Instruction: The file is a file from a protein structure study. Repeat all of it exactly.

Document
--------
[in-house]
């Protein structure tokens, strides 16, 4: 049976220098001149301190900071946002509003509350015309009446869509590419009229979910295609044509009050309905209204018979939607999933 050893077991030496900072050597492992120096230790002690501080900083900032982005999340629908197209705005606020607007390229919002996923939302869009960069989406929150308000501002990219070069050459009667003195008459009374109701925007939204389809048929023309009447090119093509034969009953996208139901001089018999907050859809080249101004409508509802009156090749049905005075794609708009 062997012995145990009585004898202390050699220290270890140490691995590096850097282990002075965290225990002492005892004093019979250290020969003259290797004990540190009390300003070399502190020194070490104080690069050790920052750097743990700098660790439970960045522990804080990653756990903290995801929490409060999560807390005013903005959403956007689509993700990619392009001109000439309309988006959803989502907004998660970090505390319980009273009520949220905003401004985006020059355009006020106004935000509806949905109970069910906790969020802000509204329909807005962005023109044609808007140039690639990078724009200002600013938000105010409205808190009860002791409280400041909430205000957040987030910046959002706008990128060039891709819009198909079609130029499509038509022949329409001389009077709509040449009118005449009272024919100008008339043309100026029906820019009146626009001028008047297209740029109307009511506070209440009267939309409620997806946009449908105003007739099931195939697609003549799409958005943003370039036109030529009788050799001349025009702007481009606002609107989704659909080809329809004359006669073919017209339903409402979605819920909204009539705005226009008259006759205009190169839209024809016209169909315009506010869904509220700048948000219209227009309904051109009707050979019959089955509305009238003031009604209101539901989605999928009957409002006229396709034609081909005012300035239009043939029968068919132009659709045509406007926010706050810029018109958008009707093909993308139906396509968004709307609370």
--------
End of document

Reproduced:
[in-house]
């Protein structure tokens, strides 16, 4: 049976220098001149301190900071946002509003509350015309009446869509590419009229979910295609044509009050309905209204018979939607999933 050893077991030496900072050597492992120096230790002690501080900083900032982005999340629908197209705005606020607007390229919002996923939302869009960069989406929150308000501002990219070069050459009667003195008459009374109701925007939204389809048929023309009447090119093509034969009953996208139901001089018999907050859809080249101004409508509802009156090749049905005075794609708009 062997012995145990009585004898202390050699220290270890140490691995590096850097282990002075965290225990002492005892004093019979250290020969003259290797004990540190009390300003070399502190020194070490104080690069050790920052750097743990700098660790439970960045522990804080990653756990903290995801929490409060999560807390005013903005959403956007689509993700990619392009001109000439309309988006959803989502907004998660970090505390319980009273009520949220905003401004985006020059355009006020106004935000509806949905109970069910906790969020802000509204329909807005962005023109044609808007140039690639990078724009200002600013938000105010409205808190009860002791409280400041909430205000957040987030910046959002706008990128060039891709819009198909079609130029499509038509022949329409001389009077709509040449009118005449009272024919100008008339043309100026029906820019009146626009001028008047297209740029109307009511506070209440009267939309409620997806946009449908105003007739099931195939697609003549799409958005943003370039036109030529009788050799001349025009702007481009606002609107989704659909080809329809004359006669073919017209339903409402979605819920909204009539705005226009008259006759205009190169839209024809016209169909315009506010869904509220700048948000219209227009309904051109009707050979019959089955509305009238003031009604209101539901989605999928009957409002006229396709034609081909005012300035239009043939029968068919132009659709045509406007926010706050810029018109958008009707093909993308139906396509968004709307609370």